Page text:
This is the first in (what we hope will be) a series of guest posts from John Horton, a Doctoral Candidate in Public Policy at the Harvard Kennedy School. John and Aaron Shaw are collaborating on some research projects and we were both introduced to Dolores Labs around the time of last year’s Mechanical Turk Meetup.
Since then, John’s been busy establishing himself as a Crowdsourcing research pioneer by designing a suite of online data collection tools as well as running numerous experimental and observational studies on several different Crowdsourcing labor markets. We really admire his work, which tends to involve well-designed methods and cut straight to big, interesting questions. In this post, John discusses a recent experiment he ran on Amazon Mechanical Turk that looks at worker motivations in the context of labor economics and theories of the “reservation wage.”
Hi – this is my first post here (though I’ve commented a bit). I work with Aaron Shaw and got to know Lukas at the last meet-up he hosted. Anyway, I’m interested in crowdsourcing and online labor more generally and Lukas was kind enough to let me write about some of my research here.
It’s pretty clear that many Amazon Mechanical Turk (AMT) workers are motivated primarily by money, which suggests economics is the best tool for understanding worker decision-making.Research by Winter Mason and Duncan Watts shows that workers behave in a way consistent with economic rationality: when they were paid more, workers produced more output. Although any sensible model predicts that workers will work more when paid more, standard labor economics models make several other predictions (some might call them assumptions): workers should make decisions based solely on the real wage offered — payment divided by time spent. They should compare this offered wage to their reservation wage for a particular task.
Because it drives decision-making, the reservation wage is the key parameter in labor supply models, but it is hard to estimate in practice; when we observe someone working, even if we know their wage we don’t get to observe their reservation wage parameter — we just know that their wage is above the reservation wage. In a new paper (joint with Lydia Chilton), we use a unique method that allows us to estimate reservation wages for AMT workers. Although we find some agreement with the predictions of the simple rational model, we also find some evidence that workers are “target earners,” meaning that the work until they reacg certain salient earnings targets (e.g., the maximum amount available). This kind of behavior has been found in other contexts, but it runs counter to the rational model.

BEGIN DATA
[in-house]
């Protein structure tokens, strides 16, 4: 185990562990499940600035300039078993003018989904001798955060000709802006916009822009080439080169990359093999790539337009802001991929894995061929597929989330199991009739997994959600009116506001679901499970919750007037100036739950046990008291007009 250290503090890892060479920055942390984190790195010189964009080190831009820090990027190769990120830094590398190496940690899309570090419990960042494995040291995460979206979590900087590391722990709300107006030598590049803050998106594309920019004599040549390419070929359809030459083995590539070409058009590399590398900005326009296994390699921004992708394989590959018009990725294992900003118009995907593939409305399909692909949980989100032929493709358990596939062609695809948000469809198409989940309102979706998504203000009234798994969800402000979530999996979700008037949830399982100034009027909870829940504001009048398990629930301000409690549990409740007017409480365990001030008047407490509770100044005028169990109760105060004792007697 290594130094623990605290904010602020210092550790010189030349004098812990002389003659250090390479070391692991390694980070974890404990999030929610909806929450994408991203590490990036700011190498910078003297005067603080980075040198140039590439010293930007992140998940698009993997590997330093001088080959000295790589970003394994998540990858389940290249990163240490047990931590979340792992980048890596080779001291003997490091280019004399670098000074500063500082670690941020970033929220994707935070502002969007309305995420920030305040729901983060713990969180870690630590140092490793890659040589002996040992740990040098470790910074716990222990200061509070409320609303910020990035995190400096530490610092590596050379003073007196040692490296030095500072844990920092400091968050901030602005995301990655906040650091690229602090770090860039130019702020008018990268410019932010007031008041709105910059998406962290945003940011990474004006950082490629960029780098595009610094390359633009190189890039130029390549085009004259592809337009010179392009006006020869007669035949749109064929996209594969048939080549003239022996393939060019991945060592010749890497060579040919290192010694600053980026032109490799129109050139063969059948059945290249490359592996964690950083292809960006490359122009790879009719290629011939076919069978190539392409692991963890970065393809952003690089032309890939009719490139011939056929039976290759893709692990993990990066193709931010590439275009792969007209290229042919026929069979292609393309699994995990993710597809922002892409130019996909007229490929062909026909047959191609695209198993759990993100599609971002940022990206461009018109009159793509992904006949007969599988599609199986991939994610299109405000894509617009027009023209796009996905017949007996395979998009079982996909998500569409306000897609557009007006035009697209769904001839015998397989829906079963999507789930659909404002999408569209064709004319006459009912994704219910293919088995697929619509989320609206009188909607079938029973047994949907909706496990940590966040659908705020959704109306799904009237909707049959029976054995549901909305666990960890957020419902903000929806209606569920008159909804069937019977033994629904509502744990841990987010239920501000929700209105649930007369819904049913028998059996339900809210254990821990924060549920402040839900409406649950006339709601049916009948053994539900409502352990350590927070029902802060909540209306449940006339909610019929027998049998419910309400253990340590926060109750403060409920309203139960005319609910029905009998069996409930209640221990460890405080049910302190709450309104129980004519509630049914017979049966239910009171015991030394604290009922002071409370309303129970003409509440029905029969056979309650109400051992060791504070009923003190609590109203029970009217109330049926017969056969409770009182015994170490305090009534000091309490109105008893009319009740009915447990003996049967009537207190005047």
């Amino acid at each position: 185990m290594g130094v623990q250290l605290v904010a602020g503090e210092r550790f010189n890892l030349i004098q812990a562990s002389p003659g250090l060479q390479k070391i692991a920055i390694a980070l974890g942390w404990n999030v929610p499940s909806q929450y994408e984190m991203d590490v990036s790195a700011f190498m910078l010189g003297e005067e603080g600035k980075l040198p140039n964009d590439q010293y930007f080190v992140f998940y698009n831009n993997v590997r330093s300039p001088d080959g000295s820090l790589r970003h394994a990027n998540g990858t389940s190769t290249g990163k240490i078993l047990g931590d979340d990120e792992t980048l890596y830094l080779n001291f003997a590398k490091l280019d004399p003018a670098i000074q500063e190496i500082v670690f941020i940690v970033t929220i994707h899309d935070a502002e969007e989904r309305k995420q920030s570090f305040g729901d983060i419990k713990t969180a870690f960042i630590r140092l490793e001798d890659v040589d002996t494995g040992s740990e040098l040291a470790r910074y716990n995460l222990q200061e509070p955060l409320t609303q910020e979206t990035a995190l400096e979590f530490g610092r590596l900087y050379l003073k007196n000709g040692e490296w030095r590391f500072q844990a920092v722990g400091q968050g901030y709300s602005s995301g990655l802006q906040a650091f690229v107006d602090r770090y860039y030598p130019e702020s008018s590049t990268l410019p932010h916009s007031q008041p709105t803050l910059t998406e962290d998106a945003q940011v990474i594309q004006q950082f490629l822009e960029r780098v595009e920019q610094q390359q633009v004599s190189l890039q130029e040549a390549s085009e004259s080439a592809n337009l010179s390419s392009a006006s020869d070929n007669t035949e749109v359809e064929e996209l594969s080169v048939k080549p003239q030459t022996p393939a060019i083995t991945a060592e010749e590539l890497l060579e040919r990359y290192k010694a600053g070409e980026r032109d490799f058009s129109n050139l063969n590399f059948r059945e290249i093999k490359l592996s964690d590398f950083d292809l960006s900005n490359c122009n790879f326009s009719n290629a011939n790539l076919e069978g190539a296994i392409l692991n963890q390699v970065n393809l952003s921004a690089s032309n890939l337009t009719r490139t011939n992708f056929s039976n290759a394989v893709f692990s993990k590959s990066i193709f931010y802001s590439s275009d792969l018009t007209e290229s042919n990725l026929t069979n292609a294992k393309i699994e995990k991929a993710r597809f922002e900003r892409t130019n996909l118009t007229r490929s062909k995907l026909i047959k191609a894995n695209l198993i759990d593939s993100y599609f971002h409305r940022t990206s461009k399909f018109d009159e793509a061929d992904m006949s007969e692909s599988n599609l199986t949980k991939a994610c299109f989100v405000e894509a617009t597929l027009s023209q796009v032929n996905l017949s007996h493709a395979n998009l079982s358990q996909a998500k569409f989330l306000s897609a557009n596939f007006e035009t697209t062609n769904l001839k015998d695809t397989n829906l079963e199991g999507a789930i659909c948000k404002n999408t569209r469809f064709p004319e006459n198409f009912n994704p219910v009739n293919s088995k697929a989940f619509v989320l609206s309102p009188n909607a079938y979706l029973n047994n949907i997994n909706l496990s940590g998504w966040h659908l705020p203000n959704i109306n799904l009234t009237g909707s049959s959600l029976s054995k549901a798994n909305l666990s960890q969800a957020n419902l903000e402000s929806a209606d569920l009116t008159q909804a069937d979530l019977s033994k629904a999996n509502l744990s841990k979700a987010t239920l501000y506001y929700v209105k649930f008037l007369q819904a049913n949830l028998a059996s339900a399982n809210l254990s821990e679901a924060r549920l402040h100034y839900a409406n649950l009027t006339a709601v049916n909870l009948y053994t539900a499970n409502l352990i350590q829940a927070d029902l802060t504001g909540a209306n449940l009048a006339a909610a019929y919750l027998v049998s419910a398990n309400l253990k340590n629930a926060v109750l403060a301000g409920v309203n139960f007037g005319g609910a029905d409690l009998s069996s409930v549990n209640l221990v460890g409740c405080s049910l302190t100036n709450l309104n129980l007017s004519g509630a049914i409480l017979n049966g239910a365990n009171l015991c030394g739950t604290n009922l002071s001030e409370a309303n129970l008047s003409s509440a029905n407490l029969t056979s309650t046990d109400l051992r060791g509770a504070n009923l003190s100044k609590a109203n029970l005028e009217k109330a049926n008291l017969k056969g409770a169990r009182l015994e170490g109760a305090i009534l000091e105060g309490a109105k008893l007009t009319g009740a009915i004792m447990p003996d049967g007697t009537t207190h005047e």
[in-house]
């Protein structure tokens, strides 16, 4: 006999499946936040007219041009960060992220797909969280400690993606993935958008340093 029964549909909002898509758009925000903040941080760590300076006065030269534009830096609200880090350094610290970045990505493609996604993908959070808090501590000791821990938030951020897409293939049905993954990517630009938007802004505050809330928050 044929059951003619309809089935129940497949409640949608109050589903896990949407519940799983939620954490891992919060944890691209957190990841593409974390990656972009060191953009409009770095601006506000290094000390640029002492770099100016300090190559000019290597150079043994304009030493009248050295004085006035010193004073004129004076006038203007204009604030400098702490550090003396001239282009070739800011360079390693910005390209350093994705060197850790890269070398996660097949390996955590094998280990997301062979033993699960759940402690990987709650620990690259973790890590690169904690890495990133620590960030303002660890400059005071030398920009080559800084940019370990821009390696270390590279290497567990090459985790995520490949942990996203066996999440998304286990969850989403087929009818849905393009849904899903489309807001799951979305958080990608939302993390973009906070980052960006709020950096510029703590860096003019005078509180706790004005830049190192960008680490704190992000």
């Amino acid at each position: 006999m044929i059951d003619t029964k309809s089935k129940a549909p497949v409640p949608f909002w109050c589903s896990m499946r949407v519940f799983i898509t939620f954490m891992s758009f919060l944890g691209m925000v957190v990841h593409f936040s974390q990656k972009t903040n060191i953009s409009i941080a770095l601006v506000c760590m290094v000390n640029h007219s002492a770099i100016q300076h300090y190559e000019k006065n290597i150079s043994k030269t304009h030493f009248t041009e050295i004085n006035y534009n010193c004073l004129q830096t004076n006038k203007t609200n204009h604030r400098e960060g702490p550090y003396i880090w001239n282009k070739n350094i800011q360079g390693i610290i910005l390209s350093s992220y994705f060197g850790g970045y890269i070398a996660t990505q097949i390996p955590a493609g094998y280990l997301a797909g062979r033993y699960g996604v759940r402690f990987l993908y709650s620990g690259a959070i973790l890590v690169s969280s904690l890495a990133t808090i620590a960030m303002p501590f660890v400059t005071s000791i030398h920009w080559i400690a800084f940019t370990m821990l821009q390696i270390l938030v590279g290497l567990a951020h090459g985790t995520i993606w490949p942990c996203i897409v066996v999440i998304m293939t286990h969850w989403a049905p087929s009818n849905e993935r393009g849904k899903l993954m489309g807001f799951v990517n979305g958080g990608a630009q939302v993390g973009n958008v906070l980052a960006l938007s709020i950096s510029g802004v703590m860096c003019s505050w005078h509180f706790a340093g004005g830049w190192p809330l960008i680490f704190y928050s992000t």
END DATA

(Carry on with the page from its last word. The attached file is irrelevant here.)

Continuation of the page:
For our task, subjects clicked back and forth between two vertical bars in a Flash game (screen shot below). A block of 10 back-and-forth clicks made up one unit of output, and subjects could decide how many blocks to complete. The amount paid per-block was constantly decreasing. This constantly decreasing rate allowed us to esimate a worker’s reservation wage, by looking at the implied wage when they “quit.” A live demo of the task is available here.
Subjects were randomly assigned to either a HIGH or LOW group. The HIGH group was paid 3 times more than LOW for every task. The figure below shows output in both groups. One striking feature of the data is how bimodal output is: some workers produced lots of output and some produced very little. For this bimodality to be consistent with rationality, the distribution of reservation wages themselves would have to be very bimodal, which seems unlikely.We found that the imputed reservation wage distributions were quite different across groups. Because of randomization, the distributions should have been indistinguishable. In particular, we found that the reservation wages in LOW were too low, suggesting that workers in LOW, on average, worked more than they should have. Why?
One possible explanation for why there is too much output in LOW is that at least some workers try to earn the maximum amount possible, regardless of the “wage” associated with this strategy. Having an earnings target may sound rational, but can lead to some perverse results. For example, workers might work longer when wages are low (because they still want to meet their target) than when they are higher (though there are other reasons this can happen, namely income effects). It is an open controversy in economics whether employees with “real” jobs are target earners (see this work by Henry Farber as well as Colin Camerer’s work), but we find several pieces of evidence for target earning in our data.
The strongest evidence we find for target earning is that some workers show a preference for earning total amounts divisible by 5. In the figure below, the earnings of workers in HIGH are plotted as a histogram, with horizontal panels for the whole cents earned. E.g., earnings amounts 29.2, 29.5 and 29.9 would all be in the same “29 cent” panel. The height of the bars show how many subjects earned that amount of money. Panels where the whole cents are divisible by 5 have black histogram bars; the others have white bars.We can see that several subjects earn the smallest amounts available (e.g., 2, 3 and 5 cents). Because these low earners quit very early, they presumably do not have a target or would not need a target. However, we see clear output spikes at 15, 20 and 25 cents. The probability of this happening by chance is about 3 in 1000 (see the paper for details).
We find some agreement with the rational model, as well as important anomolies consistent with some ideas from behavioral economics. While it’s probably too early to offer much practical design advice, it does seem that designers should give workers natural targets, as they seem to help at least some workers. The paper is called “The Labor Economics of Crowdsourcing” and is available here.